The fear of their child being labelled as ‘disadvantaged’ is deterring parents from applying for the early years pupil premium, according to nurseries.
The early years pupil premium (EYPP) was introduced back in April 2015 for three and four-year-olds of parents on benefits or if they have been in care. The additional funding is designed to help early years settings enhance the care and education they offer disadvantaged children.
Nurseries can claim up to £301.10 per child a year and they can spend the money on whatever they think will make the most difference.
An investigation by daynurseries.co.uk has found that although nurseries welcome the additional funding, fear of being stigmatised as ‘disadvantaged’ and the process being too ‘long-winded’ means some children are missing out.
In January 2017, 11 per cent of all three-year-olds and 13 per cent of all four-year-olds were receiving the Early Years Pupil Premium funding, according to figures from the Department for Education.
Cheryl Hadland, managing director of Tops Day Nurseries revealed that one of the main reasons the take up is not higher is that “parents do not directly benefit from getting the money and feedback from parents is that they do not want their child to be labelled as a disadvantaged child”.
Process of applying is 'quite time-consuming'
“The whole process of applying for the EYPP is also quite time-consuming especially considering that the funding is not a huge amount,” she added.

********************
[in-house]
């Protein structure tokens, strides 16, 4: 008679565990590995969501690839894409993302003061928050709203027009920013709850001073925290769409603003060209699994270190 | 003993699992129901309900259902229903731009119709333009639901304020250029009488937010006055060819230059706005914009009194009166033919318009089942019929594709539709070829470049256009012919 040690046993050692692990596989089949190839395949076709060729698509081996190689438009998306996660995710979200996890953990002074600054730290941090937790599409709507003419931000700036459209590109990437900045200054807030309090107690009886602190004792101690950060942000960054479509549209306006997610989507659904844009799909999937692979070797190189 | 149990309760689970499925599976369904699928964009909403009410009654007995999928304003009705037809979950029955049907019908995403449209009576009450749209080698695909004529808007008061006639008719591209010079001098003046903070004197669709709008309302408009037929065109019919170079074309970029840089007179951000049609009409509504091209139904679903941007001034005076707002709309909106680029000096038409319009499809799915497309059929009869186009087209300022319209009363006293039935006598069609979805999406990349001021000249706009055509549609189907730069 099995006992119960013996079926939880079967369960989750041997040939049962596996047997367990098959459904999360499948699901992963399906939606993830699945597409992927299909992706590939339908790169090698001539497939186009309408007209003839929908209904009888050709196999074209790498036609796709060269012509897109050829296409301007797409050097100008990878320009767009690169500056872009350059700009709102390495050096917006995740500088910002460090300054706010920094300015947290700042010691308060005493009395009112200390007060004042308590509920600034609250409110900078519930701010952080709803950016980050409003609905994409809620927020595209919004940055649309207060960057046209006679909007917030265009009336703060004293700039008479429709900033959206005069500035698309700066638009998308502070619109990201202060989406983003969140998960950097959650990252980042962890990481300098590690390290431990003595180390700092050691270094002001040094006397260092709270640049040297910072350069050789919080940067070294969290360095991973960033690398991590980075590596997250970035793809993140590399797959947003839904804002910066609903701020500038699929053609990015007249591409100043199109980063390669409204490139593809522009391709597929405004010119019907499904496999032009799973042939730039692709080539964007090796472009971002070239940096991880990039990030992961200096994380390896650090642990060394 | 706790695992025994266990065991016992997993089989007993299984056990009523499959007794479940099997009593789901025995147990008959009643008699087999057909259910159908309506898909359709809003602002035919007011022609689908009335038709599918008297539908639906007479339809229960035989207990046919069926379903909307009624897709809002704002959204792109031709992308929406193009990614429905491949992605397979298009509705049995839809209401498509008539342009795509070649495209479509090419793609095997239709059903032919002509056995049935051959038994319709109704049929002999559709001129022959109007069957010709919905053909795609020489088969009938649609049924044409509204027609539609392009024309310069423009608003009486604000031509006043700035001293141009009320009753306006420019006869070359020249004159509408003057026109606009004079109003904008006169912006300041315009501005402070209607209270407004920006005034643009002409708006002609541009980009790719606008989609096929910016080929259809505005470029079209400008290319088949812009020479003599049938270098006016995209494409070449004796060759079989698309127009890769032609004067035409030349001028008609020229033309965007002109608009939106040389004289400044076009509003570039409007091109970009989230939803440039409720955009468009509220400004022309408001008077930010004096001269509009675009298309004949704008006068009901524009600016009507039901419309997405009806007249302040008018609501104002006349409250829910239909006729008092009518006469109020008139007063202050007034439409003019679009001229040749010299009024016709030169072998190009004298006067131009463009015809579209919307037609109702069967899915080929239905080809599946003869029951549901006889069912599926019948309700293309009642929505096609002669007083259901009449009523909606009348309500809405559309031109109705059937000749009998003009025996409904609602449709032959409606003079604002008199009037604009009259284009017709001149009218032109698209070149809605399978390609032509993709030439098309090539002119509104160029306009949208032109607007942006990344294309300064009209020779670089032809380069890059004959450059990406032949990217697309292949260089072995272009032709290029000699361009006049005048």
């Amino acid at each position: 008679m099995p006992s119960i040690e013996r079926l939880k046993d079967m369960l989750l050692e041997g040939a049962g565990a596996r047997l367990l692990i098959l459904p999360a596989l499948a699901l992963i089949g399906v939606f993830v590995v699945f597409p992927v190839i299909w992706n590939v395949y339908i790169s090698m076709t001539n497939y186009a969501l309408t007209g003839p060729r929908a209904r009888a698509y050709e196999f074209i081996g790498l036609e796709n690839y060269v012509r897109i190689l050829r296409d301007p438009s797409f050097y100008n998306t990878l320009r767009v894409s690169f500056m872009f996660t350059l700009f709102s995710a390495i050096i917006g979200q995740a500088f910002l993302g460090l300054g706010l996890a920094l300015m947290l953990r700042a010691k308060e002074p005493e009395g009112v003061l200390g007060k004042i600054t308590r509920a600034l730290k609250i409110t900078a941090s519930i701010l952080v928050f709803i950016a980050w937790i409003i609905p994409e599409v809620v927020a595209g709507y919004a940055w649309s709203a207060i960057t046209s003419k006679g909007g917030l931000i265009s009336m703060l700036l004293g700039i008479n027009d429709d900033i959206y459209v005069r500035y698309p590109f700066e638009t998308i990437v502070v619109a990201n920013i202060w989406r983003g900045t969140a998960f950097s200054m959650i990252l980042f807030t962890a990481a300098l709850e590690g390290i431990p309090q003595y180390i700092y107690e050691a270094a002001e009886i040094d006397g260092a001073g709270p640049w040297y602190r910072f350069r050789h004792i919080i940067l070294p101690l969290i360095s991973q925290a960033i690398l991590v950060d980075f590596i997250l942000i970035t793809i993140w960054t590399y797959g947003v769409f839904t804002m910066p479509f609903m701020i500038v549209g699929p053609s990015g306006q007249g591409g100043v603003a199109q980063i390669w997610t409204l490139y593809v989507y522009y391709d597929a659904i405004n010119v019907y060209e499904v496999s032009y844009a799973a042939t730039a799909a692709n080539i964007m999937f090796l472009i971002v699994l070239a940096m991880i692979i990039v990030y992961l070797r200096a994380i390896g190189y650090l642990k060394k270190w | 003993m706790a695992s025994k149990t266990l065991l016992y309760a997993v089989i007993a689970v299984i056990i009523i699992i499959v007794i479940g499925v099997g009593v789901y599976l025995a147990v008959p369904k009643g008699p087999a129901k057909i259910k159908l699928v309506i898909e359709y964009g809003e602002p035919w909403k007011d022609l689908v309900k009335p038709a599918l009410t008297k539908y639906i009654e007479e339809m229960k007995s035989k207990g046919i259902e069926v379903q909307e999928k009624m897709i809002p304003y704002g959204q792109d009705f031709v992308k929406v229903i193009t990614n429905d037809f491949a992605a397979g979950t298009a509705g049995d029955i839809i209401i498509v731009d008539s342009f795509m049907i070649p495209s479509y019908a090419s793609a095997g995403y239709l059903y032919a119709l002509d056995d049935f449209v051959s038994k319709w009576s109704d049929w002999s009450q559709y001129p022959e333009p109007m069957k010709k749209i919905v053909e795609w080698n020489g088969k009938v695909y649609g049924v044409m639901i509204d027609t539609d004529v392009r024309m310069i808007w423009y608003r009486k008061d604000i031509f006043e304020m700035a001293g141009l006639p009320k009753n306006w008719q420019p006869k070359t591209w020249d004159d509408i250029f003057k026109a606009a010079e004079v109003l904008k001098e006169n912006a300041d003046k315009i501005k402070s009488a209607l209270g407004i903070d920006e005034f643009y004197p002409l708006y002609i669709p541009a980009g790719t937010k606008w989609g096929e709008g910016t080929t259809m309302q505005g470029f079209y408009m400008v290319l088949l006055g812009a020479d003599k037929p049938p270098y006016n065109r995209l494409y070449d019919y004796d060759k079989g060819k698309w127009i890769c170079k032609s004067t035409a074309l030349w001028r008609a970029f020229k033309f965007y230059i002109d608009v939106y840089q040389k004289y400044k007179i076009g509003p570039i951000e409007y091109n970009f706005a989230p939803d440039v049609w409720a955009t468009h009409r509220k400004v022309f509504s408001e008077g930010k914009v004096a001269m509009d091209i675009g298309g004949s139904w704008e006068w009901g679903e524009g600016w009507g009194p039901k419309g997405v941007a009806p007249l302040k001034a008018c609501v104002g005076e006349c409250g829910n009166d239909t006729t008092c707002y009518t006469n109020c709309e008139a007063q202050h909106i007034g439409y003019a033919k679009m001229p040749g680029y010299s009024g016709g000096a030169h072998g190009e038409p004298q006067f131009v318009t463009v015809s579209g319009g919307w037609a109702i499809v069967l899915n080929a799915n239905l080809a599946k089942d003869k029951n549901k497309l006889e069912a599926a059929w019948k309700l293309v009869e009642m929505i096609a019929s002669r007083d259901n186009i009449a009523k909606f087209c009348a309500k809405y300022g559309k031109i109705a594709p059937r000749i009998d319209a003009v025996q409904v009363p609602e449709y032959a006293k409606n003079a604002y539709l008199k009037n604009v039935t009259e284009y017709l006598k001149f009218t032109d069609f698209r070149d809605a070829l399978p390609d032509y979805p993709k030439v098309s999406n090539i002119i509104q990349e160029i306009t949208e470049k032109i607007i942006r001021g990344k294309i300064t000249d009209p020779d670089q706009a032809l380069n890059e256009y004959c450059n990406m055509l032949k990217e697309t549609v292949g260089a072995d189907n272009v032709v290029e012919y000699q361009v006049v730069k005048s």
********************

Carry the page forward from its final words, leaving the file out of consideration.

David Wright of Paint Pots Nurseries has also found parental distrust of their children being stigmatized to be a barrier.
He said: “The funding is only provided in response to parental application. It is our experience that despite taking the time to explain to them that this will directly benefit their child many parents are reluctant to sign an application for EYPP.
“Whether through perceived stigma, lack of understanding or suspicion of sign-up, we have found it difficult to gain the required signatures.”
He added that “although additional funding to ameliorate the effects of ‘disadvantage’ are welcome”, in some cases the money is being spent on children who do not need it. “Eligibility based on household income does not necessarily equate to developmental delay, thus children qualify for funding who do not need additional support to reach expected levels”.
He also claims that the amount of funding available per child is not of a sufficient level to enable any intervention or additional support to effect significant change.
Ofsted audits the funding to ensure it is being spent meaningfully. This “can be a time-consuming additional task on top of normal planning, assessment and tracking,” says Mr Wright.
It is not a 'life-changing amount of money'
He adds: “We are happy to receive EYPP and happy to ensure it is used for the benefit of the eligible children but if we are honest, it is not ‘life changing’ sums of money – as a recent Early Years Minister memorably stated. It is valid to ask whether the public expenditure is making a difference in closing the gap for disadvantaged children and frankly whether it is worth the hassle from the providers’ point of view?”
The Pre-School Learning Alliance has found this attitude towards the EYPP is felt by many in the sector.
Melanie Pilcher, its policy and standards manager, says: “Many providers have found the process for applying for EYPP so long-winded that often a child will have left their setting before the funding is received.
“As such, it’s understandable that some providers feel that it is simply not worth the time and effort.”
She admits this frustration is understandable, but is concerned that this funding, which is intended to make a difference to those children who need additional support, risks missing its target completely.
'Every little helps'